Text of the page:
The report also delves into how the TMSF was used to manage, restructure or liquidate banks and companies associated with the Gülen movement. The TMSF took over the administration and management of numerous companies and assets, often without transparency or legal safeguards.
The report details how Kaynak Holding, a major conglomerate affiliated with the Gülen movement and the Feza Media Group that included the Zaman daily, Turkey’s most highly circulated newspaper at the time, were seized from their owners through the appointment of trustees.
Following the coup attempt, emergency decrees led to the closure of numerous media outlets, including Zaman, and their assets were transferred to the Treasury. A series of emergency decrees after the coup resulted in the closure of a vast number of Gülen-affiliated institutions, including educational institutions, health centers and media organizations. The assets of these institutions were transferred to the country’s treasury and eventually to individuals or associations close to President Erdoğan.
The Turkish government established a foundation to take over Gülen-affiliated schools operating abroad. Numerous schools in various countries were handed over to the government-run Maarif Foundation. The Turkish government often used political pressure and promises of investment to convince foreign governments to seize these schools.
According to the report, the Erdoğan government targeted not only businesspeople but also ordinary individuals affiliated with the Gülen movement. The actions taken against individuals included dismissal from public service, deprivation of pension entitlements, freezing of bank accounts and travel bans.
The European Court of Human Rights (ECtHR) criticized the Turkish judiciary’s approach towards individuals presumed to be members of a terrorist organization based on vague terror laws. Turkey’s actions were registered in the social security records of Gülen-affiliated individuals, deterring employers from hiring them and exacerbating their financial distress, the report said.
The report also mentions legal actions against those who provided financial support to families of detained Gülen group members, labeling such support as aiding terrorism.
Pointing to the nationwide operations resulting in the detention or arrest of hundreds of individuals for allegedly supporting the Gülen movement financially, the report asserts these actions aim to deprive Gülen movement members and their families of basic monetary means for survival.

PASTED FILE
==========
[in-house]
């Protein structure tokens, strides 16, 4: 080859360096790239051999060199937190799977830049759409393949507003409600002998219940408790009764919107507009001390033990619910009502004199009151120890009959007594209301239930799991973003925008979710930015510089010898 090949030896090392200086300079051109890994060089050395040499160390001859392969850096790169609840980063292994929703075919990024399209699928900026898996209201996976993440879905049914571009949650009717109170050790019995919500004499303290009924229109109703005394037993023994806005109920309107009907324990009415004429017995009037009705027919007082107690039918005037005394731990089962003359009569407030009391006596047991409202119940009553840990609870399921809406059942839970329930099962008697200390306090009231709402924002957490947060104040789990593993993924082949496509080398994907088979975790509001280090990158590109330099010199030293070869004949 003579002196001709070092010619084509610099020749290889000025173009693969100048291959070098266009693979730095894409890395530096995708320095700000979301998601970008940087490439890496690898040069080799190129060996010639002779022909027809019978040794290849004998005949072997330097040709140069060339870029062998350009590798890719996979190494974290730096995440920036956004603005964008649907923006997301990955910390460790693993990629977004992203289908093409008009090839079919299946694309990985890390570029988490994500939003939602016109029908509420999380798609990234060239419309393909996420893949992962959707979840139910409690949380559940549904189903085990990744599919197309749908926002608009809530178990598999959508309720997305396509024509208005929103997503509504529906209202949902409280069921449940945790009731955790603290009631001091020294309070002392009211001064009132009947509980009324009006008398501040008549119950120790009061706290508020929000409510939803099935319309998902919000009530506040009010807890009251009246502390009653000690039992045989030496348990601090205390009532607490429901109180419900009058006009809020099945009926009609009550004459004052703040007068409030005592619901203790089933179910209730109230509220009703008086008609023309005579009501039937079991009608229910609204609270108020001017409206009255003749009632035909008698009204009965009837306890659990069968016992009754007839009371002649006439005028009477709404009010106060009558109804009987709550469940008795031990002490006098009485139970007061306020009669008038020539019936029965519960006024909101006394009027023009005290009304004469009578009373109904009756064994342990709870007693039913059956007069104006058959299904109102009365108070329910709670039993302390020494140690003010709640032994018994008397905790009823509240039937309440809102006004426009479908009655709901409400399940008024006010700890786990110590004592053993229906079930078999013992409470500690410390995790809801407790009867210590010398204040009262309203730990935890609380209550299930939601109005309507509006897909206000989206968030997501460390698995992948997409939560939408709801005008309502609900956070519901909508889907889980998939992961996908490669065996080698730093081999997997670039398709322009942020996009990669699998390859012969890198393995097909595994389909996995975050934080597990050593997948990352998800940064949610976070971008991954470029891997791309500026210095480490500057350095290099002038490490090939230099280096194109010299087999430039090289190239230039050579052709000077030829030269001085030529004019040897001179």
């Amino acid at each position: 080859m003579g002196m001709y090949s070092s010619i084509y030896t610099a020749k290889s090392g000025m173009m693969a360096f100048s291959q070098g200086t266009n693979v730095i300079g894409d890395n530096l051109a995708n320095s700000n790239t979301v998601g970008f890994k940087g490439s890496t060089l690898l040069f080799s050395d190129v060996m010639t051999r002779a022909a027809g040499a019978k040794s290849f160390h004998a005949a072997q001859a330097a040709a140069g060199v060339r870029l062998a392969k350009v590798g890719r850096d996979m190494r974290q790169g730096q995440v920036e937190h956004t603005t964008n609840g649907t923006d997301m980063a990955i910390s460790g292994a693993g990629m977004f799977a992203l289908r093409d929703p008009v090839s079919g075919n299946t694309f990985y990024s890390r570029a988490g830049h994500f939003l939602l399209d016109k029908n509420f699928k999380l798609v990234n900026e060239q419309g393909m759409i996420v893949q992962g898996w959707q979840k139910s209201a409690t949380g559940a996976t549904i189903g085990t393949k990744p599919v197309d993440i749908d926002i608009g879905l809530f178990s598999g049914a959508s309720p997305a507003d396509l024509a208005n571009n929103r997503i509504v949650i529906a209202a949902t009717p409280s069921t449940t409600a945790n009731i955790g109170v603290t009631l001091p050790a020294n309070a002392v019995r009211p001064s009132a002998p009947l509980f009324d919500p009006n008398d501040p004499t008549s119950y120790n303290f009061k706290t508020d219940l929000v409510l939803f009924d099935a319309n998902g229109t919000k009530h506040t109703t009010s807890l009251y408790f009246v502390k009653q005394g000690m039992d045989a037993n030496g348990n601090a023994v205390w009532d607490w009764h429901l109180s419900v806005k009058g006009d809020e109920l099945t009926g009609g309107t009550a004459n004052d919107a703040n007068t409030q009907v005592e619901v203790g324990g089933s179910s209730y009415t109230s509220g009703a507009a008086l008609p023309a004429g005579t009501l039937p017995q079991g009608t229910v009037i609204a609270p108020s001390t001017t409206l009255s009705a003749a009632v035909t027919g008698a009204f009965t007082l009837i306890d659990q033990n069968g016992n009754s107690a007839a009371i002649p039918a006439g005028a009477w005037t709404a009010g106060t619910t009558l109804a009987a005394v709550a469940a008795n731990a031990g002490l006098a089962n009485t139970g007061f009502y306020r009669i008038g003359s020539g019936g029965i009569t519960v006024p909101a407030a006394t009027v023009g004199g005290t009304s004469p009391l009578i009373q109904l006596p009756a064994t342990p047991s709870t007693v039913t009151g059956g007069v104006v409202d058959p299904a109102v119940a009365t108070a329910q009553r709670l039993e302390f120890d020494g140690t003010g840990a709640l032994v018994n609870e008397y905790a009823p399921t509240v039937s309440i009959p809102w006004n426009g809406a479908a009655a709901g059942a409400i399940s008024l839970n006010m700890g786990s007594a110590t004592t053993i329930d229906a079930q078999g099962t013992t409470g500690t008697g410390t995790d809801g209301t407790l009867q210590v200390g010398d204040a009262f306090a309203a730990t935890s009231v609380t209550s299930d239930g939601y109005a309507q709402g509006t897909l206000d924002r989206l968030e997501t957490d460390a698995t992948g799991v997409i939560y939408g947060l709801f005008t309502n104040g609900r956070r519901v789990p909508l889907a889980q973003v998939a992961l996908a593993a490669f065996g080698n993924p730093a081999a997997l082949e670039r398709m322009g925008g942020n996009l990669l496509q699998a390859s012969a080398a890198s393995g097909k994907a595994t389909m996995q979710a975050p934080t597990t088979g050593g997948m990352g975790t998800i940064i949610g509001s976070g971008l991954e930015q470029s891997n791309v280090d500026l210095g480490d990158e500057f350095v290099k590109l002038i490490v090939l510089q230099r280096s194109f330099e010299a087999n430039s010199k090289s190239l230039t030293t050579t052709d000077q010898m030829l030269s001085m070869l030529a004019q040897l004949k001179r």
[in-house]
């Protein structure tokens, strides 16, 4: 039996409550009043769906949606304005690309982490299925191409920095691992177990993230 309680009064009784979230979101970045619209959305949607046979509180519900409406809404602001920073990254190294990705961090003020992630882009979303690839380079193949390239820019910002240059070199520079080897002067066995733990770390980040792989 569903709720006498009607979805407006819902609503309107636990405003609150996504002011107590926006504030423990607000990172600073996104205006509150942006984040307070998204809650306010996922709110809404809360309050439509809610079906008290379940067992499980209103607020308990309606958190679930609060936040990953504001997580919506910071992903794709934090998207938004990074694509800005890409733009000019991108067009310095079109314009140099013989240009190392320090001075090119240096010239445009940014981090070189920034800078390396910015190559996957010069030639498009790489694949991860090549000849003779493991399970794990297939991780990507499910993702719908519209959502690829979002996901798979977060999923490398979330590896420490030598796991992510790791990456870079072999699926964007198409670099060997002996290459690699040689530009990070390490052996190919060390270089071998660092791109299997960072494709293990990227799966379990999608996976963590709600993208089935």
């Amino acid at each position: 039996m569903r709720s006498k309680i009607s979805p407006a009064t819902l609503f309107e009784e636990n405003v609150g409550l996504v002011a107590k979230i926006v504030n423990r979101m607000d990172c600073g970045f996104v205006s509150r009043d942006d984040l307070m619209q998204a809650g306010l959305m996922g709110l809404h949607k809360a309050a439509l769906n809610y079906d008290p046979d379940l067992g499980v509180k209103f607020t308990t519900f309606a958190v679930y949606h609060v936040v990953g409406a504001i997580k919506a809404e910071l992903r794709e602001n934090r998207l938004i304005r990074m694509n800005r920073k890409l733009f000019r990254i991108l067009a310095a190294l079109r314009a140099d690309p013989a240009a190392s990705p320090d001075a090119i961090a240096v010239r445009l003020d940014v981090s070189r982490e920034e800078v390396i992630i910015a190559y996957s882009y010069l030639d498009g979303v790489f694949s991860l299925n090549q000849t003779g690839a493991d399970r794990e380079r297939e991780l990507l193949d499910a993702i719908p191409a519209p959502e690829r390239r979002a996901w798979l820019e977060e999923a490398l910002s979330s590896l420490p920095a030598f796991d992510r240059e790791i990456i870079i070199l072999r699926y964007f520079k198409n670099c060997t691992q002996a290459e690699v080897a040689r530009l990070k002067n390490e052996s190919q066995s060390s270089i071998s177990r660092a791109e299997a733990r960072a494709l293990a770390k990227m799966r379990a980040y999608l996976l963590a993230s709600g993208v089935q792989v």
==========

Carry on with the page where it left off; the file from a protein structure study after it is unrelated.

The report also goes into the Turkish government’s abuse of international mechanisms for combating financial crimes to target Gülen movement members abroad, citing UN Special Rapporteurs, Human Rights Watch and Amnesty International’s criticism of Turkey. According to the report asset freezing decisions by Ankara affected numerous Turkish nationals, including businesspeople, journalists and activists, hindering their financial stability even in Western countries.
The report lastly gives four representative examples of the systematic property confiscations targeting the Gülen movement, namely, the cases of Koza-Ipek Holding, Dumankaya Holding, Boydak Holding and Naksan Holding, all major Turkish conglomerates targeted due to alleged links to the Gülen movement.
According to the report, these cases exemplify the Turkish government’s unlawful seizure of property and violation of legal rights of those affiliated with the Gülen movement, as the government’s actions lacked legal basis, were disproportionate, and served private interests rather than public good, with no compensation provided for the significant financial losses incurred.
The conclusion of the report emphasizes that the systematic confiscation and seizure of property by the Turkish government targeting the Gülen movement constitutes a crime against humanity. This practice involves false accusations such as “aiding terrorism” to justify illegal asset seizures.
The report argues that these actions, affecting an estimated 1.5 million individuals and involving around $50 billion in assets, violate international law, including the Rome Statute. It highlights the lack of legality, proportionality, public interest and compensation in these seizures, concluding that such systematic and widespread deprivation of property rights is a flagrant violation of both domestic and international law, demanding legal accountability and international attention.
“The Turkish government initiated a devastating campaign against the Gülen movement in late 2013. Before the coup attempt it began appointing trustees to large companies and media outlets associated with the Gülen movement. Even a major bank was targeted for bankruptcy,” Kaplankaya, one of the authors of the report, told Turkish Minute.
“During the state of emergency, the government implemented numerous measures to dismantle the Gülen movement,” Kaplankaya said, adding that property rights violations are typically given minimal attention by the European Court of Human Rights (ECtHR).
“Consequently, the ECtHR refrained from thoroughly examining this issue on its merits. Furthermore, it rejected Akın Ipek’s case, which, in my view, is the court’s most regrettable decision in recent years. In our report, we assert that these infringements on property rights amount to crimes against humanity. We urge the ECtHR to prioritize these cases, halt these violations and address the plight of the victims,” he said.